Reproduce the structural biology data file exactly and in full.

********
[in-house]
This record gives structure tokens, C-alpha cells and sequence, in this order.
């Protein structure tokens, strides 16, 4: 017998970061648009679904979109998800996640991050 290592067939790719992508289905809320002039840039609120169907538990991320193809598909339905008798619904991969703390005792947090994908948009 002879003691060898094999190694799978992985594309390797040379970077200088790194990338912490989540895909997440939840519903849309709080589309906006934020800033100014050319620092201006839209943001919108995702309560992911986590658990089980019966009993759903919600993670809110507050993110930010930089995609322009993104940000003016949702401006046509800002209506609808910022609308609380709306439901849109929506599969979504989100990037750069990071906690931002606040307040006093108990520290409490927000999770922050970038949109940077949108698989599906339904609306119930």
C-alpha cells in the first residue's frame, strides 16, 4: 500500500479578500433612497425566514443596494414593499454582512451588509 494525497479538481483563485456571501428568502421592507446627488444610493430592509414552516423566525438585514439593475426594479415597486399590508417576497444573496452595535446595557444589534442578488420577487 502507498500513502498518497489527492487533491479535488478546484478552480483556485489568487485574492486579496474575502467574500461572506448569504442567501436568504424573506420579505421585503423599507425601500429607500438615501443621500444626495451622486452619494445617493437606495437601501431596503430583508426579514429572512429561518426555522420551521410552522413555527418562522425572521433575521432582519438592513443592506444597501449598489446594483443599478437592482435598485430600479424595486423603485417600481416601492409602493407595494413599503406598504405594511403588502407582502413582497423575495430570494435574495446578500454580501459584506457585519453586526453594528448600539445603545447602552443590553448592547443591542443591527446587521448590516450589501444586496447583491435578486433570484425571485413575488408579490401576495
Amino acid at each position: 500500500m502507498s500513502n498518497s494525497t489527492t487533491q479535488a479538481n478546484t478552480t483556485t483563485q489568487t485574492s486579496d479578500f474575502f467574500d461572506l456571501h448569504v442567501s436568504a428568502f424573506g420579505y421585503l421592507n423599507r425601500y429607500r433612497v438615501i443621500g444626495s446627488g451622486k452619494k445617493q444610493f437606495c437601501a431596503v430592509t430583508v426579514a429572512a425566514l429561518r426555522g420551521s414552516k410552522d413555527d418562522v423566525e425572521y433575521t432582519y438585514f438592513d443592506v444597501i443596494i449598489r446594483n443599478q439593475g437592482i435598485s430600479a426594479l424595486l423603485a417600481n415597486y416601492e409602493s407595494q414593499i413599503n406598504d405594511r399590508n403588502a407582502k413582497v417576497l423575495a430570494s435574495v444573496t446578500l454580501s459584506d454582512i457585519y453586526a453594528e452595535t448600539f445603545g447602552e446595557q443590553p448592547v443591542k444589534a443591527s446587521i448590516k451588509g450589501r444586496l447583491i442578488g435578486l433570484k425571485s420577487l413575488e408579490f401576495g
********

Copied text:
[in-house]
This record gives structure tokens, C-alpha cells and sequence, in this order.
């Protein structure tokens, strides 16, 4: 017998970061648009679904979109998800996640991050 290592067939790719992508289905809320002039840039609120169907538990991320193809598909339905008798619904991969703390005792947090994908948009 002879003691060898094999190694799978992985594309390797040379970077200088790194990338912490989540895909997440939840519903849309709080589309906006934020800033100014050319620092201006839209943001919108995702309560992911986590658990089980019966009993759903919600993670809110507050993110930010930089995609322009993104940000003016949702401006046509800002209506609808910022609308609380709306439901849109929506599969979504989100990037750069990071906690931002606040307040006093108990520290409490927000999770922050970038949109940077949108698989599906339904609306119930």
C-alpha cells in the first residue's frame, strides 16, 4: 500500500479578500433612497425566514443596494414593499454582512451588509 494525497479538481483563485456571501428568502421592507446627488444610493430592509414552516423566525438585514439593475426594479415597486399590508417576497444573496452595535446595557444589534442578488420577487 502507498500513502498518497489527492487533491479535488478546484478552480483556485489568487485574492486579496474575502467574500461572506448569504442567501436568504424573506420579505421585503423599507425601500429607500438615501443621500444626495451622486452619494445617493437606495437601501431596503430583508426579514429572512429561518426555522420551521410552522413555527418562522425572521433575521432582519438592513443592506444597501449598489446594483443599478437592482435598485430600479424595486423603485417600481416601492409602493407595494413599503406598504405594511403588502407582502413582497423575495430570494435574495446578500454580501459584506457585519453586526453594528448600539445603545447602552443590553448592547443591542443591527446587521448590516450589501444586496447583491435578486433570484425571485413575488408579490401576495
Amino acid at each position: 500500500m502507498s500513502n498518497s494525497t489527492t487533491q479535488a479538481n478546484t478552480t483556485t483563485q489568487t485574492s486579496d479578500f474575502f467574500d461572506l456571501h448569504v442567501s436568504a428568502f424573506g420579505y421585503l421592507n423599507r425601500y429607500r433612497v438615501i443621500g444626495s446627488g451622486k452619494k445617493q444610493f437606495c437601501a431596503v430592509t430583508v426579514a429572512a425566514l429561518r426555522g420551521s414552516k410552522d413555527d418562522v423566525e425572521y433575521t432582519y438585514f438592513d443592506v444597501i443596494i449598489r446594483n443599478q439593475g437592482i435598485s430600479a426594479l424595486l423603485a417600481n415597486y416601492e409602493s407595494q414593499i413599503n406598504d405594511r399590508n403588502a407582502k413582497v417576497l423575495a430570494s435574495v444573496t446578500l454580501s459584506d454582512i457585519y453586526a453594528e452595535t448600539f445603545g447602552e446595557q443590553p448592547v443591542k444589534a443591527s446587521i448590516k451588509g450589501r444586496l447583491i442578488g435578486l433570484k425571485s420577487l413575488e408579490f401576495g